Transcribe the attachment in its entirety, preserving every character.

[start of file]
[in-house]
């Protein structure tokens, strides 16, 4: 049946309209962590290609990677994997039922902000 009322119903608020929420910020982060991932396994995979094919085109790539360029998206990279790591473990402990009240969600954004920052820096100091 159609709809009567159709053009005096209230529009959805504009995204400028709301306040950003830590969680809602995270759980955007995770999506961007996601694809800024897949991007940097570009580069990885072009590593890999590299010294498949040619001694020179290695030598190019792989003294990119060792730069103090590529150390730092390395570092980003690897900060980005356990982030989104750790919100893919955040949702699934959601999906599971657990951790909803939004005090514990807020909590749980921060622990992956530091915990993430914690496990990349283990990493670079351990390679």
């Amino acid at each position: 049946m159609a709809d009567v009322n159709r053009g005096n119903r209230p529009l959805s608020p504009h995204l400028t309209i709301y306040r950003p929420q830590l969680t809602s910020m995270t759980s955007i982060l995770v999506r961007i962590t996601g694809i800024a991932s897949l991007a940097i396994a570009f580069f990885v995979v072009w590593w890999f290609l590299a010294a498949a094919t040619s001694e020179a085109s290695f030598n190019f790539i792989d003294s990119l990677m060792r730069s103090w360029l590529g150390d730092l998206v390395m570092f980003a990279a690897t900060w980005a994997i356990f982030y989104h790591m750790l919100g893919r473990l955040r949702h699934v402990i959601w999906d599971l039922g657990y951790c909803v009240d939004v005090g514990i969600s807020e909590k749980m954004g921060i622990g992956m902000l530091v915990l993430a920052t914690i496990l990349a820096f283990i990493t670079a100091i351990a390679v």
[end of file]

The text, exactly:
[in-house]
């Protein structure tokens, strides 16, 4: 049946309209962590290609990677994997039922902000 009322119903608020929420910020982060991932396994995979094919085109790539360029998206990279790591473990402990009240969600954004920052820096100091 159609709809009567159709053009005096209230529009959805504009995204400028709301306040950003830590969680809602995270759980955007995770999506961007996601694809800024897949991007940097570009580069990885072009590593890999590299010294498949040619001694020179290695030598190019792989003294990119060792730069103090590529150390730092390395570092980003690897900060980005356990982030989104750790919100893919955040949702699934959601999906599971657990951790909803939004005090514990807020909590749980921060622990992956530091915990993430914690496990990349283990990493670079351990390679």
């Amino acid at each position: 049946m159609a709809d009567v009322n159709r053009g005096n119903r209230p529009l959805s608020p504009h995204l400028t309209i709301y306040r950003p929420q830590l969680t809602s910020m995270t759980s955007i982060l995770v999506r961007i962590t996601g694809i800024a991932s897949l991007a940097i396994a570009f580069f990885v995979v072009w590593w890999f290609l590299a010294a498949a094919t040619s001694e020179a085109s290695f030598n190019f790539i792989d003294s990119l990677m060792r730069s103090w360029l590529g150390d730092l998206v390395m570092f980003a990279a690897t900060w980005a994997i356990f982030y989104h790591m750790l919100g893919r473990l955040r949702h699934v402990i959601w999906d599971l039922g657990y951790c909803v009240d939004v005090g514990i969600s807020e909590k749980m954004g921060i622990g992956m902000l530091v915990l993430a920052t914690i496990l990349a820096f283990i990493t670079a100091i351990a390679v």